Under the leadership of Hasina, the then AL-led opposition alliance strongly rejected the amendment saying they would not accept Justice Hasan as the chief adviser.
Towards the fag end of its five-year tenure, the BNP-led government agreed to sit for talks with the AL to break the political deadlock. Then BNP secretary general Abdul Mannan Bhuiyan and AL general secretary Abdul Jalil held several rounds of talks at the Jatiya Sangsad Bhaban. But the talks failed to resolve the crisis.
The tenure of the BNP government came to an end with the crisis remaining unresolved. There was violence in the street.
Then president Iajuddin Ahmed opened talks with political parties to end the impasse.
The BNP rejected the AL's proposal for finding an alternative to Justice Hasan. All of a sudden, Iajuddin, on the BNP's advice, assumed the office of the chief adviser, ignoring the constitutional provision. The crisis worsened further.
At one stage, the AL-led alliance pulled out of the national election scheduled for January 22, 2007, and intensified street agitation. The party announced that it would resist the election. The country plunged into political chaos resulting in the declaration of the state of emergency on January 11.
The crisis over the election-time government prevailed in 2011 when the AL government, led by Hasina, abolished the caretaker government system by amending the constitution.
The constitutional amendment not only allowed the AL to stay in power during the national election, but also allowed all lawmakers to seek re-election staying in office.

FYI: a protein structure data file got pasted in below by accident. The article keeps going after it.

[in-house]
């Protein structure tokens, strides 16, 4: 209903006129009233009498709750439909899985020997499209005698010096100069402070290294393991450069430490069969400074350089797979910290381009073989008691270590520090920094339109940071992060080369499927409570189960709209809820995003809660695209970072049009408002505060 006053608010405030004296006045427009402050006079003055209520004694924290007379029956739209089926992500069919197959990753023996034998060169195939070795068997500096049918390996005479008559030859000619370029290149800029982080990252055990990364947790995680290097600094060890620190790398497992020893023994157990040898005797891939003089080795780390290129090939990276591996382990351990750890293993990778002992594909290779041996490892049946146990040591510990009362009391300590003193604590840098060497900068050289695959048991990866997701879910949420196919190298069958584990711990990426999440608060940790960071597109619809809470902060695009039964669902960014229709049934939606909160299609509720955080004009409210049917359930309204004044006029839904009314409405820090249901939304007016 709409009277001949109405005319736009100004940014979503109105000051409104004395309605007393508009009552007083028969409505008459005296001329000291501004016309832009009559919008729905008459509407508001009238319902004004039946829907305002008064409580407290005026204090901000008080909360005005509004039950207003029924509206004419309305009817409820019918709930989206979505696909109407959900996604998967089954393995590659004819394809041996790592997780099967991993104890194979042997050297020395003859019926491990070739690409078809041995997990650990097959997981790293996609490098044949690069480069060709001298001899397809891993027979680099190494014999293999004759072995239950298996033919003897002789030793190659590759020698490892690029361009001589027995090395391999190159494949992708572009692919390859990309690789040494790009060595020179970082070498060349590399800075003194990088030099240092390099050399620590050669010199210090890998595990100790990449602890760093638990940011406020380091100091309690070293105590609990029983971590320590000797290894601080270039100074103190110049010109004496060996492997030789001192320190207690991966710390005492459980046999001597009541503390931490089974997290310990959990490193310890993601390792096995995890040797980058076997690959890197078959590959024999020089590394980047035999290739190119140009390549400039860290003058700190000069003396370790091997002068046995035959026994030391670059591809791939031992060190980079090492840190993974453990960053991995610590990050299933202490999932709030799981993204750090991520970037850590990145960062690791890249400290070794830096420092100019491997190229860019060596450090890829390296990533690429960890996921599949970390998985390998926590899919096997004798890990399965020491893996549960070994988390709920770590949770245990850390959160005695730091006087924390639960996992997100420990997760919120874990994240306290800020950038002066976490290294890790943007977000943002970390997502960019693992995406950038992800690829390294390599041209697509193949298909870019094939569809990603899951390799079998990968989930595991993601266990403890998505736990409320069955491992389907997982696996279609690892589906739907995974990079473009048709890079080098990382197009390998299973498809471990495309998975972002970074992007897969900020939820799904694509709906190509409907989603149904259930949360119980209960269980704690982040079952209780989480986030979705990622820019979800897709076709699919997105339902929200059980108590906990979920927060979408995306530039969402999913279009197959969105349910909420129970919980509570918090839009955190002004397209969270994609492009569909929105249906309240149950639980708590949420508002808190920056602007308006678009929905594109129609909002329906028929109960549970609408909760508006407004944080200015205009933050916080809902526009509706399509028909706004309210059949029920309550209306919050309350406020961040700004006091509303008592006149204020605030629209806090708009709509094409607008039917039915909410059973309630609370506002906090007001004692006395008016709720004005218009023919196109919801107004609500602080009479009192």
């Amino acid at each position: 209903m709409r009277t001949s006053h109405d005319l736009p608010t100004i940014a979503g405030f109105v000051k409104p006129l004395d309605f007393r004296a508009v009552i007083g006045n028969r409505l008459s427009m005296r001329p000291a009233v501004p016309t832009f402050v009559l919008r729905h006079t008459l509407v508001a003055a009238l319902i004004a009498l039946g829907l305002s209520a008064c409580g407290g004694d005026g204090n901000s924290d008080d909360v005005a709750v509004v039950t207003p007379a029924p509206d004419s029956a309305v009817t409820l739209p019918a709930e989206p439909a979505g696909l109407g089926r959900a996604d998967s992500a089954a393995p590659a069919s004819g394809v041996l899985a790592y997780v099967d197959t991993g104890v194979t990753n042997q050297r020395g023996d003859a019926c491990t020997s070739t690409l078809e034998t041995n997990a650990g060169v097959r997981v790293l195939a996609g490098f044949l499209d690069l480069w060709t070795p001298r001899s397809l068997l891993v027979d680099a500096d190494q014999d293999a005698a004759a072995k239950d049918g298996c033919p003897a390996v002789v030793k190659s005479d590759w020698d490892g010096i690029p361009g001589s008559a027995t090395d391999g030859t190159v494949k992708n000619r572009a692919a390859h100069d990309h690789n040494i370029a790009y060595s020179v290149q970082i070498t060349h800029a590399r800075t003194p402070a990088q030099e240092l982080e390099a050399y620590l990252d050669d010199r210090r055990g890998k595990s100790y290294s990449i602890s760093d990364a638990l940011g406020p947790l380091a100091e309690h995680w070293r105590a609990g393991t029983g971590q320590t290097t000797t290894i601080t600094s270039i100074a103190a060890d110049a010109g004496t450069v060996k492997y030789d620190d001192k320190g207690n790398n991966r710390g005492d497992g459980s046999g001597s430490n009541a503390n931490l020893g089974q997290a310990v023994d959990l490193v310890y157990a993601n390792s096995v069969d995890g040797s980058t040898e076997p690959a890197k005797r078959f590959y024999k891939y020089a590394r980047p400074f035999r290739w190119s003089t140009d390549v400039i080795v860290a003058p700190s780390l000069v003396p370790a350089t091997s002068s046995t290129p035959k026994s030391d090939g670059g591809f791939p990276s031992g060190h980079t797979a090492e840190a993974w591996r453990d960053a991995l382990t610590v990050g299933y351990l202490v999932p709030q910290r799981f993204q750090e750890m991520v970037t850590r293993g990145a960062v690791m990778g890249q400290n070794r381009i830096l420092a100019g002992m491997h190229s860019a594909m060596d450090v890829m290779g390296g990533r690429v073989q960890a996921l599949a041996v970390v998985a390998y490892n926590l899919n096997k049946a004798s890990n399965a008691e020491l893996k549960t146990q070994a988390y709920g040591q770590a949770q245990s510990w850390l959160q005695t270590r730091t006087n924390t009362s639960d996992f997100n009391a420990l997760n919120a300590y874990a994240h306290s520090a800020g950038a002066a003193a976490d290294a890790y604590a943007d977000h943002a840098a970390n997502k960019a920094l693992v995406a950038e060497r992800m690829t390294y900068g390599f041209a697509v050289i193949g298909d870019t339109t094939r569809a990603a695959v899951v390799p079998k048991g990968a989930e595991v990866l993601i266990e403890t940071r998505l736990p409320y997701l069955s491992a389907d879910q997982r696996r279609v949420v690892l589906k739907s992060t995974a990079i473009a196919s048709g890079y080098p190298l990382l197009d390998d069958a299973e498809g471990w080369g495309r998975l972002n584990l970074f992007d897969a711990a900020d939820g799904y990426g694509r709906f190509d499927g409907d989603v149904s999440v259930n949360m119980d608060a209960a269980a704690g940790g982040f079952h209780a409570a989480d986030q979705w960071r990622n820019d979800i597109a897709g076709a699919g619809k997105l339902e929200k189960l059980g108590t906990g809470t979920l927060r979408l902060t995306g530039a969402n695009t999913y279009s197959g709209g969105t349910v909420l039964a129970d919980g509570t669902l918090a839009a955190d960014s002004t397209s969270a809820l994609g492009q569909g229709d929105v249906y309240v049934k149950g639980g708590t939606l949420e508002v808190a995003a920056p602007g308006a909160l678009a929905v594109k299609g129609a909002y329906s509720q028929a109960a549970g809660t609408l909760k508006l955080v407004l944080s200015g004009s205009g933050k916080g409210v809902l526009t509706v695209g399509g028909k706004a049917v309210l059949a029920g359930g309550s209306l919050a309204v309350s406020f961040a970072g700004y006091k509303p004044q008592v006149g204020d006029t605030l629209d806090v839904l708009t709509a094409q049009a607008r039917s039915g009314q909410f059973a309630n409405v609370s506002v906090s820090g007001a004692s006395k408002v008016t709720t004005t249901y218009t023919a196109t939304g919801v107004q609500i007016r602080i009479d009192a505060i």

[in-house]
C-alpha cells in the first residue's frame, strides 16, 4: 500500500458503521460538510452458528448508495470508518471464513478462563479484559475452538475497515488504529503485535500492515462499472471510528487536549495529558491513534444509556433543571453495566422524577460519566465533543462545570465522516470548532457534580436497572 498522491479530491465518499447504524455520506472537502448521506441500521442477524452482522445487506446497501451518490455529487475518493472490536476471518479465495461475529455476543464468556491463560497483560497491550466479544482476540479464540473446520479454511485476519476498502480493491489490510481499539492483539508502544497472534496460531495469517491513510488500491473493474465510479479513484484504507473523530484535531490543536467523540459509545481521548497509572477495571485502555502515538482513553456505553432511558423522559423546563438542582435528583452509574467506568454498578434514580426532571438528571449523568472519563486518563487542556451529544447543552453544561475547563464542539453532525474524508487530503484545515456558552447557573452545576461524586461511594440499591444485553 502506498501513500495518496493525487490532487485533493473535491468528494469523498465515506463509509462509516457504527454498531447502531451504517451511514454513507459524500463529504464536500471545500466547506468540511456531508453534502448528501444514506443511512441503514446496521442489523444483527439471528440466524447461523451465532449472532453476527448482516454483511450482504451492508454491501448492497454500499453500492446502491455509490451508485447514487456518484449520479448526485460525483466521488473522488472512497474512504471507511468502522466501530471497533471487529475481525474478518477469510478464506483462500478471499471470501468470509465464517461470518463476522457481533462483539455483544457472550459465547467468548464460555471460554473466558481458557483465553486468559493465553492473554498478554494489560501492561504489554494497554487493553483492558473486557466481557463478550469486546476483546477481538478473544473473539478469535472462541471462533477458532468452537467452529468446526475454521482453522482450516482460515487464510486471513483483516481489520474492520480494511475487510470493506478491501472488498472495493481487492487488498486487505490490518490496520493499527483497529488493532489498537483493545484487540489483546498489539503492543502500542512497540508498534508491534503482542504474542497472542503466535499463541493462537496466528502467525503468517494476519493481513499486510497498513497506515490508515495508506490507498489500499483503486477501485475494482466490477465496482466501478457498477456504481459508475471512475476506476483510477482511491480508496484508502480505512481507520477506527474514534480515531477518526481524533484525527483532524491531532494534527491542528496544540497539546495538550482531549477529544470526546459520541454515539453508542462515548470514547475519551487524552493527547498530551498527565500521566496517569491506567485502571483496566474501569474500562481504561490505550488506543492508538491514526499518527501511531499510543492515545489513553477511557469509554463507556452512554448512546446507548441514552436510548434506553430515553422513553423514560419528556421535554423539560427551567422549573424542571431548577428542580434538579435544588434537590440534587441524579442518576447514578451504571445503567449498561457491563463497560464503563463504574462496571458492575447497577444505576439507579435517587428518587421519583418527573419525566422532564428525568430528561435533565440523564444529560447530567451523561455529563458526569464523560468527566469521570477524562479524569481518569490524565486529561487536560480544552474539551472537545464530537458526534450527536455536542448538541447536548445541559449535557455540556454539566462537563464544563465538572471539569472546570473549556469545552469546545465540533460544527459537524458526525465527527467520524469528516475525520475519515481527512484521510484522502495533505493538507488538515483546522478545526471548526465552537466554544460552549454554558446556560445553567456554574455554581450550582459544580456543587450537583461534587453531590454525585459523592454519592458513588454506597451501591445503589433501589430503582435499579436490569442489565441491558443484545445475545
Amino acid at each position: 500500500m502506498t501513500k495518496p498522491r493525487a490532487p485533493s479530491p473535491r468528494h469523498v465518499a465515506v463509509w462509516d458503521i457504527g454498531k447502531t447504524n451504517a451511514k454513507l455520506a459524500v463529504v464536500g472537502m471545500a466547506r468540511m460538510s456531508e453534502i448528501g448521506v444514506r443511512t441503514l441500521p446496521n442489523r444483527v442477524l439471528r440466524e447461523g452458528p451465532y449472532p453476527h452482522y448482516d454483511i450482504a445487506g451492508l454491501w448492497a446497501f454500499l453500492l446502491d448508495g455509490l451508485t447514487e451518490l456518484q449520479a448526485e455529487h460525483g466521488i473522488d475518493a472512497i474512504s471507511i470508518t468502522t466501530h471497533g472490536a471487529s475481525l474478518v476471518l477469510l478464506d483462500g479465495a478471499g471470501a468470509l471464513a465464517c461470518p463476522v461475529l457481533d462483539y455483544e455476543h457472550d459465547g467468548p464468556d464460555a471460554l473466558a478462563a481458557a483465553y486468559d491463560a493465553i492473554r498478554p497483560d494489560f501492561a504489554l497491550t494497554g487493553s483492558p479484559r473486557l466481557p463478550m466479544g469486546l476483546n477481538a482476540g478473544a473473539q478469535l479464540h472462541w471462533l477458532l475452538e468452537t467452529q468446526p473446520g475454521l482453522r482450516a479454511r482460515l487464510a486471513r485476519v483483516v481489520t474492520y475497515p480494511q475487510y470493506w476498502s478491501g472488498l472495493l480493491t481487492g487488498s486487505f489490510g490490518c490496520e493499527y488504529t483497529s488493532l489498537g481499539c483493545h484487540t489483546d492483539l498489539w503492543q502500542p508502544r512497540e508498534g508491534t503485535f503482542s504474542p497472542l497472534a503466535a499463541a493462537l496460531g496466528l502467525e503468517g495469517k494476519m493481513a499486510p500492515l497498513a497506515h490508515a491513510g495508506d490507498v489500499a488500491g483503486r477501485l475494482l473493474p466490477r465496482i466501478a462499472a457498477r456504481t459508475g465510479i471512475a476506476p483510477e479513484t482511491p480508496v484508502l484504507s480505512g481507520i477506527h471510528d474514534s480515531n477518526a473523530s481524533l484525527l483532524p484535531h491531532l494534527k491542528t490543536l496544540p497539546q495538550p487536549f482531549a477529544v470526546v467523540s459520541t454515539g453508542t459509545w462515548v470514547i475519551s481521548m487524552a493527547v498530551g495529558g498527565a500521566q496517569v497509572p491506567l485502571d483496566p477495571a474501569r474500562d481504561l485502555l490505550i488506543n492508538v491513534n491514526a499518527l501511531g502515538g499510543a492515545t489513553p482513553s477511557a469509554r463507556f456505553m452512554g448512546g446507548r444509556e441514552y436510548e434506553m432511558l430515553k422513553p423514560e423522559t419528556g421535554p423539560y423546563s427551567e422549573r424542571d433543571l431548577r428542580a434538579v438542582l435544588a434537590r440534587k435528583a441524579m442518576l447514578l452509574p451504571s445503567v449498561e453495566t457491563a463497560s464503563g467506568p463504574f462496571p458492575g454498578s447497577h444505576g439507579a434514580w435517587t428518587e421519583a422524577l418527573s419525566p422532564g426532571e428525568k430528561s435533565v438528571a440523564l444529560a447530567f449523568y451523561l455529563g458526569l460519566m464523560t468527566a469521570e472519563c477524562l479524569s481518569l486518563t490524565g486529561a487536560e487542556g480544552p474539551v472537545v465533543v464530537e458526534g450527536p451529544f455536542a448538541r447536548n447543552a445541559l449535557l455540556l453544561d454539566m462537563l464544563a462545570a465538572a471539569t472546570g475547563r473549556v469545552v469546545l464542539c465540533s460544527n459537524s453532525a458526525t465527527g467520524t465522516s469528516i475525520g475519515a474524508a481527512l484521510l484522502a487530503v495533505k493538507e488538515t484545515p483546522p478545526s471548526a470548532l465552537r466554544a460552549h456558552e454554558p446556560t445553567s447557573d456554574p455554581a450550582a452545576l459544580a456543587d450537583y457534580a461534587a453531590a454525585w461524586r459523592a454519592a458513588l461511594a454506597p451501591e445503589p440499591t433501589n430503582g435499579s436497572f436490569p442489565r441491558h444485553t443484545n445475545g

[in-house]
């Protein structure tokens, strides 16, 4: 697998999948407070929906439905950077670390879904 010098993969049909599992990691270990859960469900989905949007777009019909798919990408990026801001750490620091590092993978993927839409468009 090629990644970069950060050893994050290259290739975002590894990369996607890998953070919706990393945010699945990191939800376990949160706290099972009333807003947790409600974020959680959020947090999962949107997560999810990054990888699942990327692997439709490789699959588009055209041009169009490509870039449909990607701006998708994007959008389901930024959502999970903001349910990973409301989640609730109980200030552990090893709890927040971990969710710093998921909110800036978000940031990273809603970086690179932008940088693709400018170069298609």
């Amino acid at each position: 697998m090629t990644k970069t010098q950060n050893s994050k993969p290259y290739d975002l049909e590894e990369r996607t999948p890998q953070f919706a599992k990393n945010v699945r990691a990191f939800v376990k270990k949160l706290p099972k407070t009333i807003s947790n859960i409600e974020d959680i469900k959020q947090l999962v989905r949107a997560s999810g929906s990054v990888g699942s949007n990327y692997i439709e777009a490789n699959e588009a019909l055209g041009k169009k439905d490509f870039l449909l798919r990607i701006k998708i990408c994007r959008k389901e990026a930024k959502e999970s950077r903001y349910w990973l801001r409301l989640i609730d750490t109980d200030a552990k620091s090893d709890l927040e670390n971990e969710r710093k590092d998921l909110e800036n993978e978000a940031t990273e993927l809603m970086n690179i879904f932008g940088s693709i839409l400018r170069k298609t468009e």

This time, the BNP-led alliance, under the leadership of Khaleda, took to the streets demanding restoration of the caretaker government system. The AL rejected the demand. A political deadlock continued in the country with an escalation in violence.
Early in December 2013, the United Nations sent its key official Oscar Fernández-Taranco to Dhaka for a four-day visit to discuss with political leaders a mutually acceptable formula to hold an “inclusive, non-violent and credible” election.
He held several rounds of talks with AL and BNP leaders. But the dialogues failed to break the deadlock, resulting in a one-sided parliamentary election in January 2014.
Timeline: failed talks
1994-1996: Crisis over introduction of caretaker government
Sept 26, 1994: Prime Minister Khaleda Zia and Opposition leader Sheikh Hasina formally agree to hold talks mediated by Commonwealth Secretary-General Emeka Anyaoku
Oct 2, 1994: Sheikh Hasina told Emeka Anyaoku: "Awami League is ready to sit in dialogue but the government is not cordial to create the environment for talks."